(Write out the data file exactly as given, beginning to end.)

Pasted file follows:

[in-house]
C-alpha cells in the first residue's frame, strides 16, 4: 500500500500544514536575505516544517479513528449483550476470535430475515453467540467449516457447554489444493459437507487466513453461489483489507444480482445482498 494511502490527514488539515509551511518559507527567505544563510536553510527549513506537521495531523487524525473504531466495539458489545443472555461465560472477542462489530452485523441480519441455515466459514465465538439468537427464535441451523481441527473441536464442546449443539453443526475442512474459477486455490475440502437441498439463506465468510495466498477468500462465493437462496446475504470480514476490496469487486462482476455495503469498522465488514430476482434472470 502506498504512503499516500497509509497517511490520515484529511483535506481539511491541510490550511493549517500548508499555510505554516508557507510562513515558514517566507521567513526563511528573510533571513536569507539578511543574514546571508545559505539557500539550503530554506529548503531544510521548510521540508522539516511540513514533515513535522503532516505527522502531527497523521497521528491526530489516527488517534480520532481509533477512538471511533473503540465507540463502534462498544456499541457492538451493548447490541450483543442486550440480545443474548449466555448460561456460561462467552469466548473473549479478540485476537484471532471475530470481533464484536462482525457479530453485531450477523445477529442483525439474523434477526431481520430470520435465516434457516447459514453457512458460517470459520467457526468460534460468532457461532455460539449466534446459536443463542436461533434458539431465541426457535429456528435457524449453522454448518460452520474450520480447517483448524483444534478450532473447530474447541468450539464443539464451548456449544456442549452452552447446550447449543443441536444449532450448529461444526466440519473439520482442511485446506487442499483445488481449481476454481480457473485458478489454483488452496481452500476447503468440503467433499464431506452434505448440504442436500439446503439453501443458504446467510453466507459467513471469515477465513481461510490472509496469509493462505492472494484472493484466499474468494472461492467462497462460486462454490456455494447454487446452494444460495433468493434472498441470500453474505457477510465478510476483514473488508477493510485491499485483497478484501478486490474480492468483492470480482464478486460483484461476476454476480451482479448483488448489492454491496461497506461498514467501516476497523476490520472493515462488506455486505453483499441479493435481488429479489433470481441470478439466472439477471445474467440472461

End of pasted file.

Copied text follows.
[in-house]
C-alpha cells in the first residue's frame, strides 16, 4: 500500500500544514536575505516544517479513528449483550476470535430475515453467540467449516457447554489444493459437507487466513453461489483489507444480482445482498 494511502490527514488539515509551511518559507527567505544563510536553510527549513506537521495531523487524525473504531466495539458489545443472555461465560472477542462489530452485523441480519441455515466459514465465538439468537427464535441451523481441527473441536464442546449443539453443526475442512474459477486455490475440502437441498439463506465468510495466498477468500462465493437462496446475504470480514476490496469487486462482476455495503469498522465488514430476482434472470 502506498504512503499516500497509509497517511490520515484529511483535506481539511491541510490550511493549517500548508499555510505554516508557507510562513515558514517566507521567513526563511528573510533571513536569507539578511543574514546571508545559505539557500539550503530554506529548503531544510521548510521540508522539516511540513514533515513535522503532516505527522502531527497523521497521528491526530489516527488517534480520532481509533477512538471511533473503540465507540463502534462498544456499541457492538451493548447490541450483543442486550440480545443474548449466555448460561456460561462467552469466548473473549479478540485476537484471532471475530470481533464484536462482525457479530453485531450477523445477529442483525439474523434477526431481520430470520435465516434457516447459514453457512458460517470459520467457526468460534460468532457461532455460539449466534446459536443463542436461533434458539431465541426457535429456528435457524449453522454448518460452520474450520480447517483448524483444534478450532473447530474447541468450539464443539464451548456449544456442549452452552447446550447449543443441536444449532450448529461444526466440519473439520482442511485446506487442499483445488481449481476454481480457473485458478489454483488452496481452500476447503468440503467433499464431506452434505448440504442436500439446503439453501443458504446467510453466507459467513471469515477465513481461510490472509496469509493462505492472494484472493484466499474468494472461492467462497462460486462454490456455494447454487446452494444460495433468493434472498441470500453474505457477510465478510476483514473488508477493510485491499485483497478484501478486490474480492468483492470480482464478486460483484461476476454476480451482479448483488448489492454491496461497506461498514467501516476497523476490520472493515462488506455486505453483499441479493435481488429479489433470481441470478439466472439477471445474467440472461